BFI MAPTM Big Picture Scenarios (Big Picture Review November, 2011):

The scenarios we have defined are the scenarios that we consider most possible in consideration of all the factors and trends we are aware of. Obviously, no single scenario will be completely accurate and reflect the global economy entirely. They do, however, provide us with a structure to ‘play around´ with different hypotheses and, based on our time horizon and probability expectations (see below), develop BFI´s asset allocation models and investment strategies.

Scenario Probabilities and Suitable Asset Classes (Big Picture Review November, 2011):

Source: BFI Wealth Management Inc.; Big Picture Review November 2011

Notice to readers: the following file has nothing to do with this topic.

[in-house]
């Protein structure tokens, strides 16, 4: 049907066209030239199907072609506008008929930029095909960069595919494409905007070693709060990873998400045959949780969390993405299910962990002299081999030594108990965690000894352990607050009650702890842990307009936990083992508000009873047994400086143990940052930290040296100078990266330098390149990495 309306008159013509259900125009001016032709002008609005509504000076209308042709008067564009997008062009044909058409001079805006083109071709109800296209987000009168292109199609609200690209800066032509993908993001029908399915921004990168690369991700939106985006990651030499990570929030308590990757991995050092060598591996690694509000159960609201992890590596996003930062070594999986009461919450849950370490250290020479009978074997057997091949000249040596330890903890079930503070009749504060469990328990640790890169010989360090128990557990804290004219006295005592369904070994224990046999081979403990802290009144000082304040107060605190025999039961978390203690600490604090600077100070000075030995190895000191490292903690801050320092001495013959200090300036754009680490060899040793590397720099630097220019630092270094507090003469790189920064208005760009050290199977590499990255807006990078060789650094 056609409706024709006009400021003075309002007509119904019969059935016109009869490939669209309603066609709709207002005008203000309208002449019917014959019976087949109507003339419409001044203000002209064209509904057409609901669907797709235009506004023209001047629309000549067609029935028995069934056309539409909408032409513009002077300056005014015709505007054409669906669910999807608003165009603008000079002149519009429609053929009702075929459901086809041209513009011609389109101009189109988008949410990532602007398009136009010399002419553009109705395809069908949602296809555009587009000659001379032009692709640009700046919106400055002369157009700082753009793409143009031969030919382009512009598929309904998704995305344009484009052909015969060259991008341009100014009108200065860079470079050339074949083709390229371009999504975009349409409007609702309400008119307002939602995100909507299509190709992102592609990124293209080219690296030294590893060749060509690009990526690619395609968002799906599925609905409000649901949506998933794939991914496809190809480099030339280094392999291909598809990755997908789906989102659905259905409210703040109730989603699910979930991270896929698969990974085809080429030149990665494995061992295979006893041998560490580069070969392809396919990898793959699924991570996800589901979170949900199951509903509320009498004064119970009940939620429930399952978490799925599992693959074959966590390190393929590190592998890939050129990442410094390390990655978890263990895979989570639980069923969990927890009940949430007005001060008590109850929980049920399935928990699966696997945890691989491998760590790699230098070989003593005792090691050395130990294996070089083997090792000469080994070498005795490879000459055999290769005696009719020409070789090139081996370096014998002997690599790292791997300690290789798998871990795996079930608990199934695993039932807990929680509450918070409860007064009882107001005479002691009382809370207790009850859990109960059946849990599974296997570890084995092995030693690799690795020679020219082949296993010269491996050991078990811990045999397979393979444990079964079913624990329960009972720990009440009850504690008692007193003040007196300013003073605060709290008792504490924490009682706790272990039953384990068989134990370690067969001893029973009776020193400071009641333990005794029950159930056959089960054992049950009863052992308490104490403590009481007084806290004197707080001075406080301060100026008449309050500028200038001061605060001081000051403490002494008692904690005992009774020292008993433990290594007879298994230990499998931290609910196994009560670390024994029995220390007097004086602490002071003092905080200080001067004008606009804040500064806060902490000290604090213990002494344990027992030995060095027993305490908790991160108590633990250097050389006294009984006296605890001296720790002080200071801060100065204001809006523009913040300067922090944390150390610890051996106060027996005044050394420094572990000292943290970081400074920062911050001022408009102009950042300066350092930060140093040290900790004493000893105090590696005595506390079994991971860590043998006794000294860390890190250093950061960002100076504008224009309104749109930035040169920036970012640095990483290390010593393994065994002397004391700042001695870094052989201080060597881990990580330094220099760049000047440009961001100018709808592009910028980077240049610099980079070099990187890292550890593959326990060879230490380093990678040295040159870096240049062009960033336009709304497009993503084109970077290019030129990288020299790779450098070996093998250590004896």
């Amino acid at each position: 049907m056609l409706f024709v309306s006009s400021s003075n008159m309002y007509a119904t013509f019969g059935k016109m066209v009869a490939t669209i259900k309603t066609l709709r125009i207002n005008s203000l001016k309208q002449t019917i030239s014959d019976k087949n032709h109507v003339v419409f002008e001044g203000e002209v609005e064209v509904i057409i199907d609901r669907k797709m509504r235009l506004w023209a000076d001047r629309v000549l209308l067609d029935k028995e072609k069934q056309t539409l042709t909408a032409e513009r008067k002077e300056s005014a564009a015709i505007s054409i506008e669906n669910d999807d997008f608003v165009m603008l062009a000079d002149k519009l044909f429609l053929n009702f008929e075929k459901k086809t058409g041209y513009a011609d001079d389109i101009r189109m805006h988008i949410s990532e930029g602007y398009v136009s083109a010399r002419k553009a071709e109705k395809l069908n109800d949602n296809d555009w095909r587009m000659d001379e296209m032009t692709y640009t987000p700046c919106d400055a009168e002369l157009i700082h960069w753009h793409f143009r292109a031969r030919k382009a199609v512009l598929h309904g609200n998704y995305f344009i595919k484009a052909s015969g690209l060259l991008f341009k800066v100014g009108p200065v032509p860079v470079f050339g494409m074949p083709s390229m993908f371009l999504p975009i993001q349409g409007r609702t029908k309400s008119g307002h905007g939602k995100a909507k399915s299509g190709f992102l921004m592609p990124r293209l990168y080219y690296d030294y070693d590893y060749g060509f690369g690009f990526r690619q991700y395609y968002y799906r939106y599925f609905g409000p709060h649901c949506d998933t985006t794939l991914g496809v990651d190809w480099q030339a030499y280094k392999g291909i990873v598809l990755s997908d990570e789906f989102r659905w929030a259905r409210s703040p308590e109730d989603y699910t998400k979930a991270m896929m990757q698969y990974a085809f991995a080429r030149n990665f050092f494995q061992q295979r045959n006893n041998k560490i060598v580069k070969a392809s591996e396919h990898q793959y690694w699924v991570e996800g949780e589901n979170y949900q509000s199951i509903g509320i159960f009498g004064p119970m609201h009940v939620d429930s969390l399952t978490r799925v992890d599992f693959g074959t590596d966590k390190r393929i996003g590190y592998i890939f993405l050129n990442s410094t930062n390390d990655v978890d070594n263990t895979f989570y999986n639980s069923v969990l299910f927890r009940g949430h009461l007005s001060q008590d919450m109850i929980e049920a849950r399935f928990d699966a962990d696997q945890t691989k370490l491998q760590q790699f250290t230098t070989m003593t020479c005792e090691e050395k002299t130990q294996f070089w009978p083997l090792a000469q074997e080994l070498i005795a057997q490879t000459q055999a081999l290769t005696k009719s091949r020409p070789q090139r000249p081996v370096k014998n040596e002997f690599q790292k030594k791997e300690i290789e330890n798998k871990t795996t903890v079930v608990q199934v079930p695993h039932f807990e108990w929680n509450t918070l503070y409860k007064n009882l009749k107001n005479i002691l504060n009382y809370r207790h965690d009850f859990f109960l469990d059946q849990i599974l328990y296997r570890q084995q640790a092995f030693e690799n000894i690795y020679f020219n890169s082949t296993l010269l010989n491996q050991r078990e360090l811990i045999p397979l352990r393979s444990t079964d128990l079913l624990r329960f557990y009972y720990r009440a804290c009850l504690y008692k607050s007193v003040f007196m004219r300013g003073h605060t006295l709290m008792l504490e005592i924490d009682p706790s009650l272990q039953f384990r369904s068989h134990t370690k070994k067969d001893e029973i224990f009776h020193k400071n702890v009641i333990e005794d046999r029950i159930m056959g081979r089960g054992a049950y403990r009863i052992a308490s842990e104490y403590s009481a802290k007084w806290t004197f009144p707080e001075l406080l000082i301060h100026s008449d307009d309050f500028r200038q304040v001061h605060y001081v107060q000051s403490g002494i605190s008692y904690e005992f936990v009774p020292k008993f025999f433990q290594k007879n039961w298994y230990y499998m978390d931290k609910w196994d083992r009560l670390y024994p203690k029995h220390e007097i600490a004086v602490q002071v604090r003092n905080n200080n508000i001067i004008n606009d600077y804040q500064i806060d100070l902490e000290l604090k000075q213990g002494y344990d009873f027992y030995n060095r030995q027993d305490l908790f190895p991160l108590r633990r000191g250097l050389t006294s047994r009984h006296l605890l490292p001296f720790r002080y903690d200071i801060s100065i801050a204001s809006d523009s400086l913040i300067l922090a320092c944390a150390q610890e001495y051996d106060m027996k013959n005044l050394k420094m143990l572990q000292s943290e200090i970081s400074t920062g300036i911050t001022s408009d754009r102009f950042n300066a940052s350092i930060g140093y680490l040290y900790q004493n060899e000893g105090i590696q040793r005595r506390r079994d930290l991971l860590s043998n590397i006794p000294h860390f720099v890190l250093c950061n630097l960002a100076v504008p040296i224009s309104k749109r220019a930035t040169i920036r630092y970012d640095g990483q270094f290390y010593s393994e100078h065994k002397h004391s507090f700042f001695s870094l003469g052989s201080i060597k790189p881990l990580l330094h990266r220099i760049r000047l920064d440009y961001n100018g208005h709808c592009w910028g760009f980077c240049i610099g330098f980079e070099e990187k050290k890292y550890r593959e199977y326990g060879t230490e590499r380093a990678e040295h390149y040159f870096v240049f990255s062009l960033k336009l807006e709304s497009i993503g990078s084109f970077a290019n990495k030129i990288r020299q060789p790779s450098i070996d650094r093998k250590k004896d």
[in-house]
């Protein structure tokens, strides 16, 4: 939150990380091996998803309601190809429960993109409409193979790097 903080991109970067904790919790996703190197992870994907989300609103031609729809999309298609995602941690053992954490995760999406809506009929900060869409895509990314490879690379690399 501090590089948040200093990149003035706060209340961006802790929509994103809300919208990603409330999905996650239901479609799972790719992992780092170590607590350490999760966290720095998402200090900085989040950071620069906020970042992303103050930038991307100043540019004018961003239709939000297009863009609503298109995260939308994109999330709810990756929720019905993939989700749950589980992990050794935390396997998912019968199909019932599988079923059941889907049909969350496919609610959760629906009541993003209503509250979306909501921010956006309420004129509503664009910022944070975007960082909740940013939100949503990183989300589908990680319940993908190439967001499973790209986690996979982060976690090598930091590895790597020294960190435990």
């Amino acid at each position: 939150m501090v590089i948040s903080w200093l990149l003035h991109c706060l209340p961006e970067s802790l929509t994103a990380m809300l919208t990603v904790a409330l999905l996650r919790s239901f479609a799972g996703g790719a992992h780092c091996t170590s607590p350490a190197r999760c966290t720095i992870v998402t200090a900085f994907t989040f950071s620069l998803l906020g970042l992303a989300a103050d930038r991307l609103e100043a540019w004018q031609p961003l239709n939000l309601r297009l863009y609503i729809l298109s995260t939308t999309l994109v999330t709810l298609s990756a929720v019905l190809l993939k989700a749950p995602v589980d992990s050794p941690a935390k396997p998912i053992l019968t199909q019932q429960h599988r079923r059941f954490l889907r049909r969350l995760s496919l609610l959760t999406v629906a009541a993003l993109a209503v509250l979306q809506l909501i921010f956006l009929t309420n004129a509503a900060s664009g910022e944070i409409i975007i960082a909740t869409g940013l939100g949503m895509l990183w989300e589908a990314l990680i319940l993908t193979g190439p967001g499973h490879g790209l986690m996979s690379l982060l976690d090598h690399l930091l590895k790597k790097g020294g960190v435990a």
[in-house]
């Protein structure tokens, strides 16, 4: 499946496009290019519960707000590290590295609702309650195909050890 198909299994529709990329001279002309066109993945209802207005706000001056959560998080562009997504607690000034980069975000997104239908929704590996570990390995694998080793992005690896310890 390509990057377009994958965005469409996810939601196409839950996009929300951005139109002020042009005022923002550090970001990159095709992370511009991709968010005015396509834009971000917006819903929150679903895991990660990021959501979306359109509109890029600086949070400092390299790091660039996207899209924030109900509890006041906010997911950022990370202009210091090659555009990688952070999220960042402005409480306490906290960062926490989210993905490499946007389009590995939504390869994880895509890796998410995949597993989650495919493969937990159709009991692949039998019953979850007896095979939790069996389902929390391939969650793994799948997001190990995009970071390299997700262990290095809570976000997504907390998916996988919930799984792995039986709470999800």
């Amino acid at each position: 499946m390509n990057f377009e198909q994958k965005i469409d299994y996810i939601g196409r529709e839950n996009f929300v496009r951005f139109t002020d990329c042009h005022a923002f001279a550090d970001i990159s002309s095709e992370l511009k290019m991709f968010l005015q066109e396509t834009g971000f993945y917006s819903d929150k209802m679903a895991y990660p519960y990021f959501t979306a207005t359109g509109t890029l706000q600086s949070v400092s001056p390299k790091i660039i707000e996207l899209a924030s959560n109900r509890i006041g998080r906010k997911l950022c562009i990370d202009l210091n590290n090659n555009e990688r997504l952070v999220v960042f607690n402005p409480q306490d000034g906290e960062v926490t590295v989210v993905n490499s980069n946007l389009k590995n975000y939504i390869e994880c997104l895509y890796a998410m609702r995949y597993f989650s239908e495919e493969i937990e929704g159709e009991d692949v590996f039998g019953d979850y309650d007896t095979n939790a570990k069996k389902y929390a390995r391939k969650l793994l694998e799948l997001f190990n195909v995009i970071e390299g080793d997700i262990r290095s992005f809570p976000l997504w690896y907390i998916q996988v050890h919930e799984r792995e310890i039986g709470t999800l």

Most Probable Scenario: The Deflationary "Debt Trap"
As you will have recognized above, we consider Scenario 2 as the most probable outlook over the next 3 to 12 months. This Deflationary "Debt Trap" could be best described as a roller-coaster ride of hope-and-disillusion. Governments around the world, at times in sync, at times in controversy, can be expected to protect and defend the status quo of our global fiat-currency and banking system. In order to do that, true to the monetary QE template of the US Federal Reserve, Europe too can be expected to open up the money sluices and bank credit lines.

While this, at first sight, might conjure images of rapidly rising inflation, we consider the current deflationary pressures and patterns of de-leveraging as strong enough to, at least in the West, keep inflation relatively low, despite the accelerated monetary expansion and low to negative interest rates. A core theme and objective for governments will be to save the banks and avoid a financial system collapse, one that would be much larger in scope and scale than what we experienced in 2008.